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A Comparison of Simulated Clouds to ISCCP Data

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  • 1 GKSS, Institute for Coastal Research, Max-Planck-Strasse, Geesthacht, Germany
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Abstract

An evaluation of the cloud parameterization scheme in the High-Resolution Regional Model (HRM) of the Deutscher Wetterdienst was conducted using data from the International Satellite Cloud Climatology Project (ISCCP). Uncertainties in the model and in the measurements were first quantified. Then, criteria for comparisons of simulated and measured data were chosen in order to identify model deficiencies. The simulated clouds were subsequently classified by their parameterization so model deficiencies could be easily attributed to a certain parameterization scheme. Following this evaluation, an overestimation of simulated mean cloud amount was identified as a deficiency of the HRM. The overestimation occurred mainly during the night and was due to an overprediction of subscale clouds at low-level emissivity heights. At medium-level emissivity heights during the day, the cloud amount is underpredicted. This leads to an underestimation of the diurnal cycle. These deficiencies were connected with the relative humidity parameterization used to characterize subscale cloudiness.

* Current affiliation: Experimental Climate Prediction Center, Scripps Institution of Oceanography, University of California, San Diego, La Jolla, California

Corresponding author address: Dr. Insa Meinke, Experimental Climate Prediction Center, Scripps Institution of Oceanography, University of California, San Diego, 9500 Gilman Dr., MC 0224, La Jolla, CA 92093-0224. Email: imeinke@ucsd.edu

Abstract

An evaluation of the cloud parameterization scheme in the High-Resolution Regional Model (HRM) of the Deutscher Wetterdienst was conducted using data from the International Satellite Cloud Climatology Project (ISCCP). Uncertainties in the model and in the measurements were first quantified. Then, criteria for comparisons of simulated and measured data were chosen in order to identify model deficiencies. The simulated clouds were subsequently classified by their parameterization so model deficiencies could be easily attributed to a certain parameterization scheme. Following this evaluation, an overestimation of simulated mean cloud amount was identified as a deficiency of the HRM. The overestimation occurred mainly during the night and was due to an overprediction of subscale clouds at low-level emissivity heights. At medium-level emissivity heights during the day, the cloud amount is underpredicted. This leads to an underestimation of the diurnal cycle. These deficiencies were connected with the relative humidity parameterization used to characterize subscale cloudiness.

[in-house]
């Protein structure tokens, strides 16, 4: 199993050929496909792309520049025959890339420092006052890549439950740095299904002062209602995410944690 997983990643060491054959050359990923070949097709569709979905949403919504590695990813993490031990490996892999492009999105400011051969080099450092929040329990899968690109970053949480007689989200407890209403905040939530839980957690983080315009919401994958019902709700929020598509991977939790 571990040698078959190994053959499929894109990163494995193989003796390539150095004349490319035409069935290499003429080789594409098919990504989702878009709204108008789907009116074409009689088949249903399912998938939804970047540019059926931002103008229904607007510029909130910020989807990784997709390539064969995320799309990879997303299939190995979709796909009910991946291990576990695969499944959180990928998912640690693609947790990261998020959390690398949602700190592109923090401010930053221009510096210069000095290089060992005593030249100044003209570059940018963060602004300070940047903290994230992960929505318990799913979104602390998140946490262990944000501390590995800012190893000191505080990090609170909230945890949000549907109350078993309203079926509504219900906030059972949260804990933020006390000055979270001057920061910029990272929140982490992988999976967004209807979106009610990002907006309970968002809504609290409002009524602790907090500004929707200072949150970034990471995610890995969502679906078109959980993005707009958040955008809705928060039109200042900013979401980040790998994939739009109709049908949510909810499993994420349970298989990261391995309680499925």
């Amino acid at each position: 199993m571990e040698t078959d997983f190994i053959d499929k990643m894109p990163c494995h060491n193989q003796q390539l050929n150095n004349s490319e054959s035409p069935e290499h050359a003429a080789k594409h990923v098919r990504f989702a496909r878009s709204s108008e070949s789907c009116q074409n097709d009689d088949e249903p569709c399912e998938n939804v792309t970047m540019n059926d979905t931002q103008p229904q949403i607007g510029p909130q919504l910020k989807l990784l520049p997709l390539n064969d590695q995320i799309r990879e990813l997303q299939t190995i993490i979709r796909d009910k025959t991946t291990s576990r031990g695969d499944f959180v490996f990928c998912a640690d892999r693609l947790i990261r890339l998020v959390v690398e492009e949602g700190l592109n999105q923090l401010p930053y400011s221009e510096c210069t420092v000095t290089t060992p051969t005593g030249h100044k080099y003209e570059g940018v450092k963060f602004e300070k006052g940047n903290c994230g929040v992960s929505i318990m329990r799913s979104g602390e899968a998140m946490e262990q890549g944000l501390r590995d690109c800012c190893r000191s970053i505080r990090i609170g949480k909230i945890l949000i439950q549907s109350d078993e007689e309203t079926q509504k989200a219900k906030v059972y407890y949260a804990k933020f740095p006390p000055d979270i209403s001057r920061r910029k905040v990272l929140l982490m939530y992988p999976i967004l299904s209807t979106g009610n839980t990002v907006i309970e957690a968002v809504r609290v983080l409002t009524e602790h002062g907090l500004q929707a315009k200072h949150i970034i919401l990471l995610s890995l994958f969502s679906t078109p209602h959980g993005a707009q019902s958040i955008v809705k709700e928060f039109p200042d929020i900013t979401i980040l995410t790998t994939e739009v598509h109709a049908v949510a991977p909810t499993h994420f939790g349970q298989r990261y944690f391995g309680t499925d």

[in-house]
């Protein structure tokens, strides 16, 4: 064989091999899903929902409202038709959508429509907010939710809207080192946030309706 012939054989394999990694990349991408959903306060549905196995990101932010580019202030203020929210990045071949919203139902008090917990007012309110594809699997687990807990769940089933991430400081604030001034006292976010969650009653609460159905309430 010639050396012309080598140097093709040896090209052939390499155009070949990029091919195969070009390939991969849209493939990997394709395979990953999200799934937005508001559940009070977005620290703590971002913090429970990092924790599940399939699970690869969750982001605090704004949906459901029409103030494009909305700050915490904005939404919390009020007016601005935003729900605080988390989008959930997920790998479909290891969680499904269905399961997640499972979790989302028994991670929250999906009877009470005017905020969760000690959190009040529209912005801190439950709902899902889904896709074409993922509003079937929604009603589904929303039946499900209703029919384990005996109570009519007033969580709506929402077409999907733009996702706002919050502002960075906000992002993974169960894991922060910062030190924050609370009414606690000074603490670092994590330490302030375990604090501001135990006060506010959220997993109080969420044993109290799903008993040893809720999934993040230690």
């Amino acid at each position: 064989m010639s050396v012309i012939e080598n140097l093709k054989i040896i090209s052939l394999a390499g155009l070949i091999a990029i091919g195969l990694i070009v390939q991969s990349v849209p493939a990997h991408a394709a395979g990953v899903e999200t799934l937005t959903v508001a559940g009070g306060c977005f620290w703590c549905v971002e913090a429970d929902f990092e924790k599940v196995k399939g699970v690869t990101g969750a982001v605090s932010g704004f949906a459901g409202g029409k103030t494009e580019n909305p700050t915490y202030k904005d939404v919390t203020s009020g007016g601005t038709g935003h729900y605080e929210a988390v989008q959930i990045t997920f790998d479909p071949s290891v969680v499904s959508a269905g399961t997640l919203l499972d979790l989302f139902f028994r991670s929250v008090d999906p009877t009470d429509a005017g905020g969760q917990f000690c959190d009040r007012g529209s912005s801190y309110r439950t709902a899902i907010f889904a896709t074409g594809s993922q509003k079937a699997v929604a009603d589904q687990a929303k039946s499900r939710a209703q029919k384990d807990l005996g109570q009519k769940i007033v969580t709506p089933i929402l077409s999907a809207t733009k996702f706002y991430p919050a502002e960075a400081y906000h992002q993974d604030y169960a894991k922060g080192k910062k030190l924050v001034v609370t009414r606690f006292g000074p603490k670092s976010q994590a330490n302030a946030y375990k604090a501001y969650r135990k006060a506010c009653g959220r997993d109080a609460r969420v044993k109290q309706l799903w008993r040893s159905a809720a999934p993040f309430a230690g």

* Current affiliation: Experimental Climate Prediction Center, Scripps Institution of Oceanography, University of California, San Diego, La Jolla, California

Corresponding author address: Dr. Insa Meinke, Experimental Climate Prediction Center, Scripps Institution of Oceanography, University of California, San Diego, 9500 Gilman Dr., MC 0224, La Jolla, CA 92093-0224. Email: imeinke@ucsd.edu

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